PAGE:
Security and Safety

Your Car Was Broken Into or Stolen. What Next?

By Abi Grise Morgan 6.30.21

In 2019 alone, Texas drivers lost $177,293,103 in stolen property from motor vehicles. If that sounds like a doozy, consider this: The 76,687 motor vehicle thefts in Texas that same year totaled losses of $1,280,352,206.

Even if you always practice safety measures such as parking in well-lit spaces and diligently locking your doors, car thefts and robberies happen to the best of us — and they can leave you panicked and overwhelmed. If your car is broken into or stolen, follow this guide to get all your ducks in a row and get back on the road sooner than you might expect.

What to Do if Your Car Is Stolen

Step 1: File a police report.
The police will ask you questions about your vehicle to help with identification. It helps to always keep this information handy, perhaps saved as a note on your phone:

  • Make, model, year, and color of your car
  • License plate number
  • VIN (vehicle identification number)
  • Distinct characteristics of your car (dents, scrapes, aftermarket modifications, tires)

Step 2: Call your Texas Farm Bureau Insurance Agent.
They’ll ask when and where the theft occurred and make sure you’ve filed a police report. You’ll talk about what your policy covers in the event of a theft or robbery. If your policy includes comprehensive auto insurance, Texas Farm Bureau Insurance will pay out the value of your vehicle as well as a daily $20 stipend to cover your travel expenses (up to $600 total) until you can purchase a new vehicle. The daily stipend begins 48 hours after your call, so file quickly! To get ahead of the game, start your insurance claim online.

Step 3: Know what to do if your vehicle is recovered.
Cars are often stolen and deconstructed for parts. Even if your vehicle is recovered by police, it may be missing critical components. Your adjuster will determine whether or not your vehicle is considered totaled or not, depending on the damage.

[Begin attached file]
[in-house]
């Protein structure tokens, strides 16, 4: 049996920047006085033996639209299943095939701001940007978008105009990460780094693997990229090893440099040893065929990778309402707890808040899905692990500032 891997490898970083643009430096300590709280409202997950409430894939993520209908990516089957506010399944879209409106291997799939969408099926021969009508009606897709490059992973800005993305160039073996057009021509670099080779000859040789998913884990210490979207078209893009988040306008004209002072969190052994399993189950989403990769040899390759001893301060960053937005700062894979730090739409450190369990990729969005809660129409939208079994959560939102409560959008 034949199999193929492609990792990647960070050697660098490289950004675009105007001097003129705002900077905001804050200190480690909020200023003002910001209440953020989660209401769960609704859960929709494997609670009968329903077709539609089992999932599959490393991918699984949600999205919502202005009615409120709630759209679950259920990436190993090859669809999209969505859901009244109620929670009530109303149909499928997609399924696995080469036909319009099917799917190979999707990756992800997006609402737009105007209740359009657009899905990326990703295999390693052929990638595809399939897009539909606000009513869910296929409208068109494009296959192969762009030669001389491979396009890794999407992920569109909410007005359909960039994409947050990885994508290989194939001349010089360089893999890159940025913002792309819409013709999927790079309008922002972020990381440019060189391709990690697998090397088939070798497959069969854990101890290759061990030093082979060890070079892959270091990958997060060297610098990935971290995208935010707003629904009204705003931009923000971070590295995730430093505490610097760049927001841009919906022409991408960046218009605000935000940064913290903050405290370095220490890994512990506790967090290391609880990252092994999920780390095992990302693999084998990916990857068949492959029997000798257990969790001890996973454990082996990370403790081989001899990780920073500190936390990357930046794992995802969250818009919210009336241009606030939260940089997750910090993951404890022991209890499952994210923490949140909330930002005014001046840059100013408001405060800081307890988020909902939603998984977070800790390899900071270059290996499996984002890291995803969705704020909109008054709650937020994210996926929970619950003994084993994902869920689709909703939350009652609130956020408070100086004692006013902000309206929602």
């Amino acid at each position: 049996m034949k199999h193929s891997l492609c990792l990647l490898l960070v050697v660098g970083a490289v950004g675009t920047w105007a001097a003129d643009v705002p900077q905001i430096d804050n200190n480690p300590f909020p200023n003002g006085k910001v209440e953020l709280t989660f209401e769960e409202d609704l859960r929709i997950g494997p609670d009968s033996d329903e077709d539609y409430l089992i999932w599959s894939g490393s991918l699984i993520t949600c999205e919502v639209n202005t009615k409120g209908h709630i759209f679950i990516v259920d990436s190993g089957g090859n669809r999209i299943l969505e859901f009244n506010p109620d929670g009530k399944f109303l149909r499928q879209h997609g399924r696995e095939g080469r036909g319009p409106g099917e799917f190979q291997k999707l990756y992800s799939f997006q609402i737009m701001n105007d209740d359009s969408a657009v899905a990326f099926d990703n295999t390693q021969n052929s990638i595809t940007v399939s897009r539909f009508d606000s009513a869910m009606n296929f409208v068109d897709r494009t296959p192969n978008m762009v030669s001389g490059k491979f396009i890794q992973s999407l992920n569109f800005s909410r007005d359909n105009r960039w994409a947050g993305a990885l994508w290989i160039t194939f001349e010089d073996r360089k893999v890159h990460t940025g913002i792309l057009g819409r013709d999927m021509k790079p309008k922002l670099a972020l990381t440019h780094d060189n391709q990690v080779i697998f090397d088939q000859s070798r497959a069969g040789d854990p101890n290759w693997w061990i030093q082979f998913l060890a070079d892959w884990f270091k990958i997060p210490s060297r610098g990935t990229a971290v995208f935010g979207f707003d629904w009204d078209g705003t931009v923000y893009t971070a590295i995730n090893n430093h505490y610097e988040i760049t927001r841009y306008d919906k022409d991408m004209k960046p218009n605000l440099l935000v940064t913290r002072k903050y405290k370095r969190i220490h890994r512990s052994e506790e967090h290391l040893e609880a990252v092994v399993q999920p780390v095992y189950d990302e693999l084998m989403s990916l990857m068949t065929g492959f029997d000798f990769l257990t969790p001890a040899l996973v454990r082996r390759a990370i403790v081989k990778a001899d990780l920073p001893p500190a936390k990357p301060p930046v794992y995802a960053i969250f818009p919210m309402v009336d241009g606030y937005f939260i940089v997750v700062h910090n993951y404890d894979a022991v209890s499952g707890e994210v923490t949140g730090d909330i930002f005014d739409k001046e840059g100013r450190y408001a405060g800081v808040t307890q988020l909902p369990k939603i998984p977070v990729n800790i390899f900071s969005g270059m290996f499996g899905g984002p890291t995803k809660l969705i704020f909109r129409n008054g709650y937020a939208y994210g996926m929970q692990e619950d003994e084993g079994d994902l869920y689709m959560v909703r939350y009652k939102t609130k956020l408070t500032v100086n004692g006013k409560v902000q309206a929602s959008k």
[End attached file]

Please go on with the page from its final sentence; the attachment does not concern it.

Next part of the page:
What to Do if Your Car Is Broken Into

Step 1: Don’t touch your vehicle.
There could be fingerprints on the doorhandle or side paneling that will help investigators identify the thief. Instead, take photos of the damage and make a list of any stolen items.

Step 2: File a police report.
You’ll need the following information for the police report:

  • Your driver’s license
  • Vehicle registration
  • List of stolen items
  • Photos

Step 3: Protect your bank accounts and identity.
If your purse or wallet was stolen from inside the vehicle, freeze your credit and debit cards and place a 90-day fraud alert on your credit record through Equifax, Experian, and TransUnion. This will prevent identity thieves from emptying your accounts or opening credit lines in your name.

Step 4: Call your Texas Farm Bureau Insurance Agent.
They will help you review your coverage and decide whether you would like to file a claim. Comprehensive coverage will pay for damage to your car, provided the damage exceeds your deductible. When your car has been broken into, your renters or homeowners policy covers property stolen from inside your vehicle, provided the damage exceeds your deductible. If your losses or damage do not exceed your deductible, it may make more sense not to file a claim, since you won’t get a payout. You can begin your claim online, too.

Keep Your Policy Up to Date

Car thefts and robberies are never fun, but you can take comfort in the support you’ll receive from your Texas Farm Bureau Insurance Agent. They’ve dealt with these situations before and will help guide you. The best thing you can do is prepare for the unexpected by regularly reviewing and updating your policy with your Texas Farm Bureau Insurance Agent to make sure you’ve got the best coverage for your needs.

Click here for some tips on minimizing the risk of auto theft happening to you.

Coverage and discounts are subject to qualifications and policy terms and may vary by situation. © 2021 Texas Farm Bureau Insurance